This seems to be a question whose answer depends on whom you ask. Maybe we can come up with a final answer?
It is known that Poincaré, at least, invented something that can be called Poincaré-Birkhoff-Witt theorem (PBW theorem) in 1900. Okay, it was a version of the PBW theorem that required a basis of the Lie algebra, and it was formulated over $\mathbb R$ or $\mathbb C$ only, but this is not unexpected of a 1900 discovery, and generalizing the statement is pretty straightforward from a modern perspective (generalizing the proofs, not so much).
What is unclear is whether Poincaré gave a correct proof. Poincaré's proof appears in two places: his paper
Henri Poincaré, Sur les groupes continus, Transactions of the Cambridge Philosophical Society, 18 (1900), pp. 220–255 = Œuvres de Henri Poincaré, vol., III, Paris: Gauthier-Villars (1934), pp. 173–212,
and the modern paper
T. Ton-That, T.-D. Tran, Poincaré's proof of the so-called Birkhoff-Witt theorem, Rev. Histoire Math., 5 (1999), pp. 249-284, also arXiv:math/9908139.
I have no access to the former source, so all my knowledge of the proof comes from the latter.
Ton-That and Tran claim that Poincaré's proof was long misunderstood as wrong, while in truth it is a correct, if somewhat incomplete proof. The incompleteness manifests itself in the fact that a property of what Poincaré called "symmetric polynomials" (and what we nowadays call "symmetric tensors") was used but not proven. However, in my opinion this is not a flaw: This property (which appears as Theorem 3.3 in the paper by Ton-That and Tran and is proven there in an overly complicated, yet nice way) is simply the fact that the $k$-th symmetric power of a vector space $V$ over a field of characteristic $0$ is generated by $k$-th (symmetric) powers of elements of $V$. This fact is known nowadays and was known in 1900 (I think it lies at the heart of umbral calculus).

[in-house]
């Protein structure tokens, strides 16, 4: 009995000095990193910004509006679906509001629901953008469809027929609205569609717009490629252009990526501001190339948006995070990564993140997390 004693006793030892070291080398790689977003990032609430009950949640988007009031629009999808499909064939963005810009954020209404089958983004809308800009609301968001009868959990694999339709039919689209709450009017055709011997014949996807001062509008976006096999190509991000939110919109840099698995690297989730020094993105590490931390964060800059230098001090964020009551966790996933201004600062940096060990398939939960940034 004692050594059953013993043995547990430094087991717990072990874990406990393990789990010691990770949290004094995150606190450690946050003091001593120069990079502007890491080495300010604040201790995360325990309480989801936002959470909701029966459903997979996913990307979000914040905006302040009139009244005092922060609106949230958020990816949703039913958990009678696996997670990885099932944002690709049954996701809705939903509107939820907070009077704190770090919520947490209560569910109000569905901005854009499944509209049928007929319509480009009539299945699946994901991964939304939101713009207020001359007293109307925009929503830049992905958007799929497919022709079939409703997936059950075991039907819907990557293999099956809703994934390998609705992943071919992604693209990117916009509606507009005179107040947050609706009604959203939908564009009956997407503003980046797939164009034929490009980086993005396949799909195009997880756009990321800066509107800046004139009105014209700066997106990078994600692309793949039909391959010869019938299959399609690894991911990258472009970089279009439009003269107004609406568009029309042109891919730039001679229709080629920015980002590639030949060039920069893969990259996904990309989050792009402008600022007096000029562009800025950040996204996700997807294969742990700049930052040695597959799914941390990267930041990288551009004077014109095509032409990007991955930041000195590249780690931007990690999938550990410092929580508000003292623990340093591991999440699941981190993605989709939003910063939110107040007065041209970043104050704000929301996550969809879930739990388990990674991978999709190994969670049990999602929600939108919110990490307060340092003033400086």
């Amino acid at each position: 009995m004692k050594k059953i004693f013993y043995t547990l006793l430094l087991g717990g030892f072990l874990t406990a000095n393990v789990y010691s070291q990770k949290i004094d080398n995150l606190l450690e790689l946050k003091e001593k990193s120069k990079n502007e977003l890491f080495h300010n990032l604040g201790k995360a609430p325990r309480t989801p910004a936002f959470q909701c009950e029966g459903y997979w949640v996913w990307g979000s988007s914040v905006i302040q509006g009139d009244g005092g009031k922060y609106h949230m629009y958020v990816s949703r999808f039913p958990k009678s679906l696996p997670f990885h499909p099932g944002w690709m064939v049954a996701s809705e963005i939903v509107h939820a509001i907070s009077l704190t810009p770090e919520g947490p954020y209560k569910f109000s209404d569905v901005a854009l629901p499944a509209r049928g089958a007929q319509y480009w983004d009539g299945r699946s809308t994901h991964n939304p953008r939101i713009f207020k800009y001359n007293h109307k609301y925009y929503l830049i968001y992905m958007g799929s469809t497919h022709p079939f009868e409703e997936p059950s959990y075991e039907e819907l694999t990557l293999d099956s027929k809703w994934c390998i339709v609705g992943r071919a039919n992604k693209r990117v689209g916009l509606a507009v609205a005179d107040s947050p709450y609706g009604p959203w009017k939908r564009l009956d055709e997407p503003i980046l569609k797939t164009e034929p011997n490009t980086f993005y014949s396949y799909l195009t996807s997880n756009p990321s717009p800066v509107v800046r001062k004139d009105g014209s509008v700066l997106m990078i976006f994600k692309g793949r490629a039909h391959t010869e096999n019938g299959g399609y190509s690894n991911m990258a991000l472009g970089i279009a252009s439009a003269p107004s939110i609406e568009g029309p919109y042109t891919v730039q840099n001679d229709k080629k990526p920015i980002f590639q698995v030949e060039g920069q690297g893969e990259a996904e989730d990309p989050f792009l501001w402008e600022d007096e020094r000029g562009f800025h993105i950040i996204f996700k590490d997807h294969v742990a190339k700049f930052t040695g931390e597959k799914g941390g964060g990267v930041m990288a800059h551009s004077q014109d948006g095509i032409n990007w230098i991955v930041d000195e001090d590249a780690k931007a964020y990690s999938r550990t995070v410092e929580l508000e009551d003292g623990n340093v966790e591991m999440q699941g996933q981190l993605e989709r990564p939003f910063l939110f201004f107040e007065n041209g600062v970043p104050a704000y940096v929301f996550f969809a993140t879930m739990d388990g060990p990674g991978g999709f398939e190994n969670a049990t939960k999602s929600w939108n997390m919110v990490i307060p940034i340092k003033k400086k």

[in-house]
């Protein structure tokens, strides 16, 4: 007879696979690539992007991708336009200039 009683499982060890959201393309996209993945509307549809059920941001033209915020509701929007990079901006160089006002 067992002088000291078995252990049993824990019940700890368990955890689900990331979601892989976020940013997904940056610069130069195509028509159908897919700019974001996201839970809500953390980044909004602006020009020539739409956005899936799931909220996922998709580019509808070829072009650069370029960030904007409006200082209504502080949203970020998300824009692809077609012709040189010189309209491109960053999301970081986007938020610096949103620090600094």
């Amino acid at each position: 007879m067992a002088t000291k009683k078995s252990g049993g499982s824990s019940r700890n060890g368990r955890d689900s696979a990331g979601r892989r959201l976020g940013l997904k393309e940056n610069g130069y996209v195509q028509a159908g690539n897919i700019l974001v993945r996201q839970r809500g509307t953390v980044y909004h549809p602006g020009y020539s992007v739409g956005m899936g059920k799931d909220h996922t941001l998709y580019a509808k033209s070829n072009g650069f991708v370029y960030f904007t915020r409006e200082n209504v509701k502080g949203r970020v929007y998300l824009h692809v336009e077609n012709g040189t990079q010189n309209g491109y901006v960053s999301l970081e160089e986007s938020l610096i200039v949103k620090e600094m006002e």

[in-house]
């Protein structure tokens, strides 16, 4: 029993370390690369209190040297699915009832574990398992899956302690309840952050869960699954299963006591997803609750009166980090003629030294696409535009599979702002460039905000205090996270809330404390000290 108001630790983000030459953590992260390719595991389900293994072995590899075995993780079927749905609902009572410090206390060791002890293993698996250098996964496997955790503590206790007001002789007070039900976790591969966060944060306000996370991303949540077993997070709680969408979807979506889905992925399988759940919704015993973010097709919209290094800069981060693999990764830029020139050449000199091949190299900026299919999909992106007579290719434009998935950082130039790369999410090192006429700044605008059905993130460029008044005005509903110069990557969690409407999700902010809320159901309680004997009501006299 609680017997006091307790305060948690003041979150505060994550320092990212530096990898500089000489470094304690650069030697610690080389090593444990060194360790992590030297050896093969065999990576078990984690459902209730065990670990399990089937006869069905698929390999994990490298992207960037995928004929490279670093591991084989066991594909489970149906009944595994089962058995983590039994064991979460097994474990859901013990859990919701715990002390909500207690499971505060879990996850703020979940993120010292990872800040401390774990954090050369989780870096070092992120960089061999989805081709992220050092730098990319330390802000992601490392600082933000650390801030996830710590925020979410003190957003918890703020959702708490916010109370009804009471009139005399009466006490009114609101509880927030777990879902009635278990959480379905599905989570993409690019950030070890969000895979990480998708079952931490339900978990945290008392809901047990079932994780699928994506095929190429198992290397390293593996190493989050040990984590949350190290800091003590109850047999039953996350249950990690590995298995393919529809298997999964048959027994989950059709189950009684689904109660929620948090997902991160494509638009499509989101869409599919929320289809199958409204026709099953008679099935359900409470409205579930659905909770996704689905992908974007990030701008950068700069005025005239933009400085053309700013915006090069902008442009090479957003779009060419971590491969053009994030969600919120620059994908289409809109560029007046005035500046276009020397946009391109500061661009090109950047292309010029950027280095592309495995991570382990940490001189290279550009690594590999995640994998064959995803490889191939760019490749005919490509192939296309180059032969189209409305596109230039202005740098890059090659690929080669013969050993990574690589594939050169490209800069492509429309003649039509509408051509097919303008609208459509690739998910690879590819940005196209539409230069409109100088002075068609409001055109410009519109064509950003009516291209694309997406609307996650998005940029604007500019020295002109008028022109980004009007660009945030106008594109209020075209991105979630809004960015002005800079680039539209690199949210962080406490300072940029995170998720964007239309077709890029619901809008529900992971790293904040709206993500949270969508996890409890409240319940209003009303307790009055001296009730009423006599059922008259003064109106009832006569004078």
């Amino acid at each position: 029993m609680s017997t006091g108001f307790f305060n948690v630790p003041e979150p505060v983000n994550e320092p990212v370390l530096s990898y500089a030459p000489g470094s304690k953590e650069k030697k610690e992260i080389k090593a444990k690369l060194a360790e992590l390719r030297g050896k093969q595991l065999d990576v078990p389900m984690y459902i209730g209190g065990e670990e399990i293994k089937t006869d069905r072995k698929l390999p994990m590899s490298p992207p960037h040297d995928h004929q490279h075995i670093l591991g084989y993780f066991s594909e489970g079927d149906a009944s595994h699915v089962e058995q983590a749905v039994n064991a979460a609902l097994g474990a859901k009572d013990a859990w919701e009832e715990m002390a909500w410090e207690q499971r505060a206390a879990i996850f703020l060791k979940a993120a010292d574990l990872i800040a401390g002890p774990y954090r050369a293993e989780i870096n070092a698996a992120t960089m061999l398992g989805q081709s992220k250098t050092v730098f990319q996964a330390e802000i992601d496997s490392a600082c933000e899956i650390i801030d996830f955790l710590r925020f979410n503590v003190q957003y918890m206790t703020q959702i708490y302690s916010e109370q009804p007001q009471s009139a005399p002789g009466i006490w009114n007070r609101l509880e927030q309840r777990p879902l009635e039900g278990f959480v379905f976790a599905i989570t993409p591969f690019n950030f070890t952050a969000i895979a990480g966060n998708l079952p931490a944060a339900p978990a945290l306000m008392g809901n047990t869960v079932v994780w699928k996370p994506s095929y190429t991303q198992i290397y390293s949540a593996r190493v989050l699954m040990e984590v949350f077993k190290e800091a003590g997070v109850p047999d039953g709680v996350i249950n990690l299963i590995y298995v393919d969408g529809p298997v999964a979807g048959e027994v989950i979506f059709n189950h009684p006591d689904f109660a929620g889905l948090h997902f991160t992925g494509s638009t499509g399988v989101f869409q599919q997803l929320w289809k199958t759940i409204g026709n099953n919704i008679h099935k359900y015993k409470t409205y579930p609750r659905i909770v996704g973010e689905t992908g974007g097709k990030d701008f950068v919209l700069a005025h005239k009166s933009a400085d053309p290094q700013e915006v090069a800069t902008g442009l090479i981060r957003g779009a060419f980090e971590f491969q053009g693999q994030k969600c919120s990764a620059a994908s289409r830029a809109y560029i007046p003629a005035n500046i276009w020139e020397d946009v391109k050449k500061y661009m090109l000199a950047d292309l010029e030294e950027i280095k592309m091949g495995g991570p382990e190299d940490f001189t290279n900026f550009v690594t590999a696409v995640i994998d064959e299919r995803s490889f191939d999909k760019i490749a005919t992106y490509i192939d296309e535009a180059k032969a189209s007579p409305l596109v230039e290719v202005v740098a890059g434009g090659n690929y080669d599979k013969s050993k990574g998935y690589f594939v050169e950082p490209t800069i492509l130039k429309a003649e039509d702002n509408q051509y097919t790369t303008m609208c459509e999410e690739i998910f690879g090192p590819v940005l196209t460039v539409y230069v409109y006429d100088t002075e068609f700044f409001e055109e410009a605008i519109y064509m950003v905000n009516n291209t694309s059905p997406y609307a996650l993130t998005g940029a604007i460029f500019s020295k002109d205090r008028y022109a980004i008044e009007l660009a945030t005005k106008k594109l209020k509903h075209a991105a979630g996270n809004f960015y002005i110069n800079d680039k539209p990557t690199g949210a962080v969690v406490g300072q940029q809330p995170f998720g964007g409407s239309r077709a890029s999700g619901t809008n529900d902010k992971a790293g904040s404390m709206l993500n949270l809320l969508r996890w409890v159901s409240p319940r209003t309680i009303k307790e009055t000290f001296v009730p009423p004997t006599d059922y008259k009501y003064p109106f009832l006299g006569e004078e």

What I am not sure about is the actual proof of PBW. Since I don't have the original Poincaré source (nor, probably, the understanding of French required to read it), I am again drawing conclusions from the Ton-That and Tran paper. My troubles lie within this paragraph on pages 277-278:
"The first four chains are of the form
$U_1 = XH_1,\ U'_1 = H'_1Z,\ U_2 = YH_2,\ U'_2 = H'_2T$,
where each chain $H_1$, $H'_1$, $H_2$, $H'_2$ is a closed chain of degree $p - 1$; therefore by induction, each is the head of an identically zero regular sum. It follows that $U_1$, $U'_1$, $U_2$, $U'_2$ are identically zero, and therefore each of them can be considered as the head of an identically zero regular sum of degree $p$."
Question: Why does "It follow that $U_1$, $U'_1$, $U_2$, $U'_2$ are identically zero"? This seems to be equivalent to $H_1 = H'_1 = H_2 = H'_2 = 0$, which I don't believe (the head of an identically zero regular sum isn't necessarily zero). The authors, though, are only using the weaker assertion that each of $U_1, U'_1, U_2, U'_2$ is the head of an identically zero regular sum of degree $p$ - but this isn't obvious to me either.
What am I missing? Is this a mistake in Poincaré 1900? Or have the authors of 1 misrepresented Poincaré's argument? Has anybody else tried to decipher Poincaré's proof?
PS. I have asked more or less asked this question some months ago, but it was hidden in another question and did not receive any answer. Mailing the authors did not help either. So my last hope is a public discussion.